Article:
The corpus callosum is the largest commissure in the brain of placental mammals.
Callosal axons exert a major contribution to cortical function by mediating interhemispheric communication, mainly between homotopic contralateral regions. Here, we have studied the influence of superficial callosal projecting neurons (CPNs), the most abundant subtype of CPN, in the entire columnar extension of the retrosplenial cortex, a region involved in spatial cognition and context recognition.
Our data indicate that this form of cortical input specifically targets superficial pyramidal neurons and the large bursting extratelencephalic-projecting pyramidal
neurons in upper layer 5B. In contrast, the medium-size pyramidal neurons in layers 5A,
5B and 6 and the large pyramidal neurons from lower layer 5B remained largely unresponsive, both to the direct callosal excitatory input and to PV-FS dependent inhibition.
The effect of callosal input on their two main contralateral targets was opposed, suppressing the activity of layer 2/3 pyramidal neurons and potently recruiting the large pyramids of layer 5B. A larger convergence of callosal axons on the latter and the large responsiveness of superficial parvalbumin-expressing fast-spiking interneurons (PV-FS), which potently inhibit pyramidal neurons in layers 2/3, explain the differential recruitment of both pyramidal subtypes. In addition, we demonstrate a laminar dependence in the dynamics of PV-FS recruitment by callosal input. While PV-FS cells
in superficial layers are directly recruited by callosal excitation, acting on superficial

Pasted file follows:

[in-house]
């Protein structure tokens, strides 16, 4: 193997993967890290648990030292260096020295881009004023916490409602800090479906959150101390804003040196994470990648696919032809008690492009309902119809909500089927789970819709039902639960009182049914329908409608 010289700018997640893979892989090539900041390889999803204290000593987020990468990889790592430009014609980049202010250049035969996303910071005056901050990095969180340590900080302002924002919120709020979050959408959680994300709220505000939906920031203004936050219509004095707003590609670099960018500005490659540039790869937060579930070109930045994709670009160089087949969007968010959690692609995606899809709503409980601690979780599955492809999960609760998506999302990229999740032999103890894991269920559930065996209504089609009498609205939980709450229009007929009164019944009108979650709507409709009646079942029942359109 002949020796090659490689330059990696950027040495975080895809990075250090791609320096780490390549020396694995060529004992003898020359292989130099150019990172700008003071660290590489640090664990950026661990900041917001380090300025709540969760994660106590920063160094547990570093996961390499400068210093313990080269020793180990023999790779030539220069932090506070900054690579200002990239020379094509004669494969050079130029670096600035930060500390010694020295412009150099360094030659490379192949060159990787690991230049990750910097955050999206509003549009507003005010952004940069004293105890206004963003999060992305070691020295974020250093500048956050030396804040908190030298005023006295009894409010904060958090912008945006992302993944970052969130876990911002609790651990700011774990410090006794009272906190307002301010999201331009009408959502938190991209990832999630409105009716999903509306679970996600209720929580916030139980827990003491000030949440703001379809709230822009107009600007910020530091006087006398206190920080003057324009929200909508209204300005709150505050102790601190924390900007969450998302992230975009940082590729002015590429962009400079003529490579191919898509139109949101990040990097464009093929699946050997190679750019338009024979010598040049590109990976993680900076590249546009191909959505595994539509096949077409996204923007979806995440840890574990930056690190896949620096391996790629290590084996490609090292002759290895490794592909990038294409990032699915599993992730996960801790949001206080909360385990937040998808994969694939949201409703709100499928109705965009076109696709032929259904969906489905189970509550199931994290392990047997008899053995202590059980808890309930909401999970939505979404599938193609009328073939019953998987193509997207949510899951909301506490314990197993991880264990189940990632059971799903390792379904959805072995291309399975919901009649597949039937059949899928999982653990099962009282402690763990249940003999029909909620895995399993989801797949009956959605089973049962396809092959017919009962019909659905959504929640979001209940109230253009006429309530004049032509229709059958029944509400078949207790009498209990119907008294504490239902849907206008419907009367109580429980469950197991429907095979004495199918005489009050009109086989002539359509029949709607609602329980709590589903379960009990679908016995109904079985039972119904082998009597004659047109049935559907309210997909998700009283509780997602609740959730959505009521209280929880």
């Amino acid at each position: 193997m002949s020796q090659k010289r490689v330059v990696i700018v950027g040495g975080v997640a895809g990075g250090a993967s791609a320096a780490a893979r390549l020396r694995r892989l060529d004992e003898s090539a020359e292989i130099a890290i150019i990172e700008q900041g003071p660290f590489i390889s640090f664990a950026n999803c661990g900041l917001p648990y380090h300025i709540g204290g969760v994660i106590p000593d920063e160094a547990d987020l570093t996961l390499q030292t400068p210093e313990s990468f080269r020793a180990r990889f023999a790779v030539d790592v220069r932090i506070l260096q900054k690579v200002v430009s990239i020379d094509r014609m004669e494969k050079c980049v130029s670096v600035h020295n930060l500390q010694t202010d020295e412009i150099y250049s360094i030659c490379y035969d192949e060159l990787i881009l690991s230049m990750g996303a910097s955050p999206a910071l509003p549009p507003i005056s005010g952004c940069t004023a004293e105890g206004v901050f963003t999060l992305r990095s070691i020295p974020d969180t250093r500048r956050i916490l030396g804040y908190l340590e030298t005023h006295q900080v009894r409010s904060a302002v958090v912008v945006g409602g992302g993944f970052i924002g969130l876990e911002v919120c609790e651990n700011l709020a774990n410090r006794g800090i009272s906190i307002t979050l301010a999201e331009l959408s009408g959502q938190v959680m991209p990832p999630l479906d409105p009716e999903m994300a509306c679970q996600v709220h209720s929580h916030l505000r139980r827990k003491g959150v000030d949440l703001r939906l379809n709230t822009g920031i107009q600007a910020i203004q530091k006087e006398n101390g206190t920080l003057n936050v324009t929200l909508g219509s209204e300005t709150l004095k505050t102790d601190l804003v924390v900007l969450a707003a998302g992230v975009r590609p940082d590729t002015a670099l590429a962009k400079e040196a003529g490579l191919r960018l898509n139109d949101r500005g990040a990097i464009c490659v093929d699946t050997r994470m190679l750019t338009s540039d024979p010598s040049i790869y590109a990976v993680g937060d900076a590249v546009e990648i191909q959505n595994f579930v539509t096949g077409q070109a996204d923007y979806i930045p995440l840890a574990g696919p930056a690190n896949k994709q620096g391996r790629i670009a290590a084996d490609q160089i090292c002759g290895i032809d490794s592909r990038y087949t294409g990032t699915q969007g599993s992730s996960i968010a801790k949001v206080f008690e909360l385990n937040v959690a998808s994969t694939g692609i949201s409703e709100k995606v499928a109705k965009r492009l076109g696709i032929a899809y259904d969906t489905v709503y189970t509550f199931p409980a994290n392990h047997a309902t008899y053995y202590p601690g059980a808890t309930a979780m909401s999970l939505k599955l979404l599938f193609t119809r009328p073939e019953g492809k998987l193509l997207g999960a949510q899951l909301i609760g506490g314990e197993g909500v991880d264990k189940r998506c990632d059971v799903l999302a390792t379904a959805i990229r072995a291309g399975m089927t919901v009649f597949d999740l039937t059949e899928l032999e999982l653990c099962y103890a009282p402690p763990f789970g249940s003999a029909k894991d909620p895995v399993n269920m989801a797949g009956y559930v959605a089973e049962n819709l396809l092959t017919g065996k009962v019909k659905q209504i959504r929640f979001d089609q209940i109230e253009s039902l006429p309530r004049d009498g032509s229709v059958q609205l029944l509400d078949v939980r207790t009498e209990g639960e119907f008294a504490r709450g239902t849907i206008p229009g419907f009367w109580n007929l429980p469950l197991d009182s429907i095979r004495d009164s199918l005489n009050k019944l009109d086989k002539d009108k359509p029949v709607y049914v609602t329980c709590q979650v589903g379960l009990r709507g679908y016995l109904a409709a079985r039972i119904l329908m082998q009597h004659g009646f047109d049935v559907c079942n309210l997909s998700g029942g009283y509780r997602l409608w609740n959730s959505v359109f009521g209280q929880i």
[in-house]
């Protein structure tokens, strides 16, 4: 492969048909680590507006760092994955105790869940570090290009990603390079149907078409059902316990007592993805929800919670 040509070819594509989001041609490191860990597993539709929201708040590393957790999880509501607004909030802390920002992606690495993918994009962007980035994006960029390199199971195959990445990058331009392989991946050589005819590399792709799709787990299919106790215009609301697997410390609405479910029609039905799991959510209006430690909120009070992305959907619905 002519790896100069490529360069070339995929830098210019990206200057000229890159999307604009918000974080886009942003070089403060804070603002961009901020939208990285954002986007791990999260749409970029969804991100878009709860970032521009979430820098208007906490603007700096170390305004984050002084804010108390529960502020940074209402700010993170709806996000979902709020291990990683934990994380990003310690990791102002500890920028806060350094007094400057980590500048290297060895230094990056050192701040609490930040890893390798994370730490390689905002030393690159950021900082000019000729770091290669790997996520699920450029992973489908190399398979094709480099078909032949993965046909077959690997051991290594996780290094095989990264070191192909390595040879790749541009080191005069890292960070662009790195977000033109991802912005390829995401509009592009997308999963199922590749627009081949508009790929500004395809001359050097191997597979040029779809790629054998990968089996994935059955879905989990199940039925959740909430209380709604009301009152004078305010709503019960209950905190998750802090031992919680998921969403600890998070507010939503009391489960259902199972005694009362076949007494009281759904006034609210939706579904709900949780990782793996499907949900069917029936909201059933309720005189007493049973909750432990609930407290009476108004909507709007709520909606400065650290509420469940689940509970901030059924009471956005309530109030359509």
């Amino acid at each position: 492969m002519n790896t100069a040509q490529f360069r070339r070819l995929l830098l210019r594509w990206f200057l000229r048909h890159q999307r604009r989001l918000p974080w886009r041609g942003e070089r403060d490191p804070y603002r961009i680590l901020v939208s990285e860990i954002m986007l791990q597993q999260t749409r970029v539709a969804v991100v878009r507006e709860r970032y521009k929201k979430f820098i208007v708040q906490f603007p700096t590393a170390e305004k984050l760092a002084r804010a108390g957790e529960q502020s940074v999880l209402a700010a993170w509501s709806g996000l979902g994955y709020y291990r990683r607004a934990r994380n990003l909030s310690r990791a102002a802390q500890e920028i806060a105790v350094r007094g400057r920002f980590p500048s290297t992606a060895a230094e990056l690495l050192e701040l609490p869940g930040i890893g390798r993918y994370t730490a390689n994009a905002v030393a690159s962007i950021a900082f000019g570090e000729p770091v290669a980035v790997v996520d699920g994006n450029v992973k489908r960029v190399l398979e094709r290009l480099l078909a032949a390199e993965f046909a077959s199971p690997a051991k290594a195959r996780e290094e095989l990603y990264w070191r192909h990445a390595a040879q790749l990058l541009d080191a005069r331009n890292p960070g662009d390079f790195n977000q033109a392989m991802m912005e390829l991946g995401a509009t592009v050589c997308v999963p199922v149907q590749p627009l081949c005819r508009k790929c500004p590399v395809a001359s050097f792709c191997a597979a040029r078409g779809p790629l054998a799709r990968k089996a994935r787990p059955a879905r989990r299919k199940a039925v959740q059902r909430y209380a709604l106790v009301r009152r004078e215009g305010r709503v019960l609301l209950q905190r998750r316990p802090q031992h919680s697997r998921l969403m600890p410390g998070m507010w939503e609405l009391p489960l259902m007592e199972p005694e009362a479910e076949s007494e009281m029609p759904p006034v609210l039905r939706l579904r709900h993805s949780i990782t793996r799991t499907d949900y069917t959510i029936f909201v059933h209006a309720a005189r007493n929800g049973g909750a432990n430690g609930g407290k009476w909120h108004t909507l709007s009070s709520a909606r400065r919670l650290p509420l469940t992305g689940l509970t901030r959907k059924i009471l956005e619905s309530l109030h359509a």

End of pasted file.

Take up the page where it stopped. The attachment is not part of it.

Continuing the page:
pyramidal neurons in a feed-forward manner and markedly reducing their opportunity to
reach the firing threshold, those PV-FS neurons from deeper layers only weakly respond
to callosal input, but require the previous activation of the surrounding large bursting
pyramidal neurons to fire an action potential.
Overall, our data suggests that superficial and bursting pyramidal neurons with subcortical projections from upper layer 5B form an integrated subnetwork across contralateral retrosplenial areas, and that this is, at least partially, isolated from microcircuits including other pyramidal subtypes. In addition, we also provide new insights in the organization of cortical inhibitory networks across layers with relevant implications in the coding strategies of superficial and deep pyramidal neurons. A discussion of these results in the context of our current understanding of the general principles of cortical function is also provided.